Thermodynamics and Humidity
Syngonium albo usually does just fine in a typical home environment with normal humidity and temperature conditions.

Temperatures over this range can hinder the growth of your plant, while temperatures between 60 and 80° F are optimum. Keep your syngonium away from draughty windows throughout the winter, as they can occasionally harm the leaves.

Syngonium albo is a tropical plant that thrives in environments with humidity levels between 50 and 60 percent. Try spraying your plant a few times per week for optimal growth, even though it’s not required, or upgrade your setup with a humidifier or pebble tray.

Compost and replanting
The syngonium albo can grow in any rich, well-draining potting soil, but you can try adding 10 to 20 percent perlite to your mix to enhance drainage and lessen the likelihood of root rot.

Repot your syngonium into a planter that is one to two pot sizes larger than its present pot if you see that your plant is developing slowly or if you see that it is getting rootbound.

Repotting is typically best done in the first few weeks of spring, and to assist your plant acclimate, feed it with some liquid fertiliser afterward.

Syngonium albo is not a heavy feeder, however due to its rapid growth, it can occasionally benefit from fertiliser application.

fertilizer for plant

Syngonium albo is not a heavy feeder, however due to its rapid growth, it can occasionally benefit from fertiliser application.

Any well-balanced organic houseplant fertiliser will do, but the ideal option is a general-purpose water-based fertiliser that has been diluted by half. In order to help your plant better adapt to transplanting, fertiliser should be used once a month during the growing season or after repotting.

Slow-release fertiliser can also be used once if you don’t want to fertilise your plant once a month. Instead, for a completely natural solution, try topping off your soil with a layer of aged compost or worm castings for a rapid nutrient boost.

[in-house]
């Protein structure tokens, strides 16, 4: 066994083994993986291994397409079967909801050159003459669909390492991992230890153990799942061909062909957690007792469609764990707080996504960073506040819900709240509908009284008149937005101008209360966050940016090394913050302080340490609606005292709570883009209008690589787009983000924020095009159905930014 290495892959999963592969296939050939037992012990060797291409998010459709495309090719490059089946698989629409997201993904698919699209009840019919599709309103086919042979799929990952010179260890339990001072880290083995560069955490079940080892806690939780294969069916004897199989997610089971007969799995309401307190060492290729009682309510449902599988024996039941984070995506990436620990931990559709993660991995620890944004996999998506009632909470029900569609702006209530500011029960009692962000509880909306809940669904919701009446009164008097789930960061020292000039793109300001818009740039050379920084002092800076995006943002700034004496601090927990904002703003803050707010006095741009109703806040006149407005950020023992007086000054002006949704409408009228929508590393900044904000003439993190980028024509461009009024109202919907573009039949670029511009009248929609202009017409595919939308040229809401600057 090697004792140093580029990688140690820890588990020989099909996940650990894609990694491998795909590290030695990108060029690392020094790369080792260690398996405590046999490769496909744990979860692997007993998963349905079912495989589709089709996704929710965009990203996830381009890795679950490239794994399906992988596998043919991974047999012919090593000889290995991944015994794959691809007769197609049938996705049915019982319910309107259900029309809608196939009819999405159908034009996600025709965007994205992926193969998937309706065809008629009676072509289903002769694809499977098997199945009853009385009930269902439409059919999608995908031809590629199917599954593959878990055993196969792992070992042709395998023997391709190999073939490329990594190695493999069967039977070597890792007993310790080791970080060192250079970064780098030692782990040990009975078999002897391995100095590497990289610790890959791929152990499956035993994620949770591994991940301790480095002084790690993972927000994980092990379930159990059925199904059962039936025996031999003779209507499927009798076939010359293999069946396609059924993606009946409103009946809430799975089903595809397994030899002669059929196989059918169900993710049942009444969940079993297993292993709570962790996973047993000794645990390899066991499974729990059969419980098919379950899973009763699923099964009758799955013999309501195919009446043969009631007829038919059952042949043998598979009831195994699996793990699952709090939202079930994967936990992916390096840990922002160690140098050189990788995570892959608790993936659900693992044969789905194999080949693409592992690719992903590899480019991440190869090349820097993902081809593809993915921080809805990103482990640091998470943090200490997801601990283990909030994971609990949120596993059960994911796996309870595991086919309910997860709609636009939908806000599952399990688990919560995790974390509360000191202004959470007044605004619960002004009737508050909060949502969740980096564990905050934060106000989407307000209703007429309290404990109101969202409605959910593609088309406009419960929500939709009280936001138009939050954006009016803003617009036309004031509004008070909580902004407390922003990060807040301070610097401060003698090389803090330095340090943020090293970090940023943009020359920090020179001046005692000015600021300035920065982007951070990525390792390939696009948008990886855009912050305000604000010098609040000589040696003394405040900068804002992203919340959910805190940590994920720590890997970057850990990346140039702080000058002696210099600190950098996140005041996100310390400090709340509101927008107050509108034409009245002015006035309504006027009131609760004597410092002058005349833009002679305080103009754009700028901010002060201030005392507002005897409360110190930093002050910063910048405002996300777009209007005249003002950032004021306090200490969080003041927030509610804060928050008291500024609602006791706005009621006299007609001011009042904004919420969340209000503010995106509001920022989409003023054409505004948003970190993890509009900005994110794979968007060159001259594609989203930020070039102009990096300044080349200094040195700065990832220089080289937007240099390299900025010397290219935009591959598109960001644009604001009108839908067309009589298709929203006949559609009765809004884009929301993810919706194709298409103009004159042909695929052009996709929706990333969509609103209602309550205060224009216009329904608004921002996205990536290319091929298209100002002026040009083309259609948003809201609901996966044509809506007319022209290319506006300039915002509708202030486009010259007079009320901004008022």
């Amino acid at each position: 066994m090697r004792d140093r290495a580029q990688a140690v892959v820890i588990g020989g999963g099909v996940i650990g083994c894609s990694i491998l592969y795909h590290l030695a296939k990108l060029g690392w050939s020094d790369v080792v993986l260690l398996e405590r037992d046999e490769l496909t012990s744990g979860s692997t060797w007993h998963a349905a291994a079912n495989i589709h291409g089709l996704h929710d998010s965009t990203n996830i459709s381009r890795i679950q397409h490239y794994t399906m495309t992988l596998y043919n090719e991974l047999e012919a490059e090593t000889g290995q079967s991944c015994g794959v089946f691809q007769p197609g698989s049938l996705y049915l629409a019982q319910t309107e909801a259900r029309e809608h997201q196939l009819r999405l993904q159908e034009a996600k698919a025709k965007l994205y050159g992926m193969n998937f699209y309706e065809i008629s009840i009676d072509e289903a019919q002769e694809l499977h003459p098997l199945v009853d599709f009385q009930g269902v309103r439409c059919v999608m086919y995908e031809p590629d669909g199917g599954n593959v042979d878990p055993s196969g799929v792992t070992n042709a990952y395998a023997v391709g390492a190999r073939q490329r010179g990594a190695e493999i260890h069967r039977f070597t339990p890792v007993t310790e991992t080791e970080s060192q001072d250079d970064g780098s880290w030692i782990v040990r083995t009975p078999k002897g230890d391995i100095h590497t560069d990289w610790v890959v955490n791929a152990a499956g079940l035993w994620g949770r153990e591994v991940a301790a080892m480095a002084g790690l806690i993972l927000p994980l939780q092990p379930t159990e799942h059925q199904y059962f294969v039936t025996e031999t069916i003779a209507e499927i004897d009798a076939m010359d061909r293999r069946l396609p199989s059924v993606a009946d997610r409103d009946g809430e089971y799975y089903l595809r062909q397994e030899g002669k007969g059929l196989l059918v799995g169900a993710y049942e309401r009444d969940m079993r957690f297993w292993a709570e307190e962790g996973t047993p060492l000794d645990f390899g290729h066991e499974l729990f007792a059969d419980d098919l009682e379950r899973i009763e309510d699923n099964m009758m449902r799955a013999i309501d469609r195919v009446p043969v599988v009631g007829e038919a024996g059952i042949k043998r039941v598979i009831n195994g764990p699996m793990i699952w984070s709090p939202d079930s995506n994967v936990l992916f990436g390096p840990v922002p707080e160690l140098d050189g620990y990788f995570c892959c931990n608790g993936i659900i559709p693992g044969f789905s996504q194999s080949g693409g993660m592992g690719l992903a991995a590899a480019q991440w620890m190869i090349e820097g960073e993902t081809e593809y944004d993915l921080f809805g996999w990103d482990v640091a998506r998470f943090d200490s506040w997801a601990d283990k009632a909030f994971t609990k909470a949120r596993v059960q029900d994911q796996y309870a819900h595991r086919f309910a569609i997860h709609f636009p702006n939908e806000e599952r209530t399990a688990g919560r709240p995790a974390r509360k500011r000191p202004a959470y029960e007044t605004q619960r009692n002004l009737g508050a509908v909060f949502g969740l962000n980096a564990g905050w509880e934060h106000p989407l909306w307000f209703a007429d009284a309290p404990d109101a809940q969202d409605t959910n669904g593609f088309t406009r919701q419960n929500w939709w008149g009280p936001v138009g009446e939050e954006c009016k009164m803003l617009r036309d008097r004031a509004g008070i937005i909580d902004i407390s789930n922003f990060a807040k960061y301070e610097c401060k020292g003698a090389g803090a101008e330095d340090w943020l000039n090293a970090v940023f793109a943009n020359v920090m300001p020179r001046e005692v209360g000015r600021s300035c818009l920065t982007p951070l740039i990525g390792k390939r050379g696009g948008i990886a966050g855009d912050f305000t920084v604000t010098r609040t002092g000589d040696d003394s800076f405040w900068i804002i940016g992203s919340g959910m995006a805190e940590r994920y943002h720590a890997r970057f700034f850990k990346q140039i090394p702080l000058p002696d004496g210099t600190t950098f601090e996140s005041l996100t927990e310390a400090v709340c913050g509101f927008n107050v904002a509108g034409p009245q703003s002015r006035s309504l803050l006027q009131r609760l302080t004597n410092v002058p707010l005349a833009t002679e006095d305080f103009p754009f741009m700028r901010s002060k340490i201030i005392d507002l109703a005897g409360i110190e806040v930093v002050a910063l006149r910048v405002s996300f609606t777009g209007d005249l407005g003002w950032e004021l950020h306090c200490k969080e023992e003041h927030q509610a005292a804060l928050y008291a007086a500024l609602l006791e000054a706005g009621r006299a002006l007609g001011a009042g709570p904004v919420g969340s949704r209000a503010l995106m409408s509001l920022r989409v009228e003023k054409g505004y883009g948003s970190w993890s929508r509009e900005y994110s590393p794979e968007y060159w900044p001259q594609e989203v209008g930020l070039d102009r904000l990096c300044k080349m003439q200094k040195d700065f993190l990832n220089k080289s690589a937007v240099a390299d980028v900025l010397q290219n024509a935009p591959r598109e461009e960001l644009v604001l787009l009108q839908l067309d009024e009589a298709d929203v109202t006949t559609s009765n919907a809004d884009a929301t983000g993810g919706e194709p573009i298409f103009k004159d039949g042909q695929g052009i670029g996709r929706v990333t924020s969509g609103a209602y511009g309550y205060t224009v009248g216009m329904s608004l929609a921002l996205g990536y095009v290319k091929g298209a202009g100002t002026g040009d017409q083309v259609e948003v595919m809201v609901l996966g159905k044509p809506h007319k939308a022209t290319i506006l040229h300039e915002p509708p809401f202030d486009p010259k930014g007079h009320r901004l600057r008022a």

Because your plant won’t absorb fertiliser during its dormant period in the winter, you should avoid fertilising your syngonium at that time of year. This could result in too-acidic soil.

Considering how quickly they grow, arrowhead vines can become quite untamed. Establish the practise of routinely pruning your plant if you like a more compact syngonium. Additionally, pruning will provide you a lot of clippings that you may simply propagate.

Try teaching your syngonium to grow up moss poles or trellises if you don’t want to prune it but like a neater appearance. Unlike more mature plants, which may need to be urged to climb by lightly attaching them to supports with some cotton twine, young plants will readily climb on their own.

Like other arrowhead vines, Syngonium albo contains calcium oxalate crystals that are poisonous to consume. It is therefore recommended to keep this plant out of reach of domestic animals and young children.

Toxic effects might cause mouth pain and intestinal discomfort.

spread of Syngonium albo

Syngonium albo is a relatively easy-to-propagate plant that grows well from stem cuttings and can be grown in either soil or water.

1)Simply cut off a stem cutting about 1″ below a leaf node with a clean, sharp knife or a pair of kitchen shears to start water propagation. Each cutting needs to be several inches long and have one or two leaves at the very least.

2)After removing your cuttings, put them in a glass of fresh water, and then position them where they will be exposed to bright, indirect light. Make sure to routinely replace the water in your glass, especially if it starts to become murky.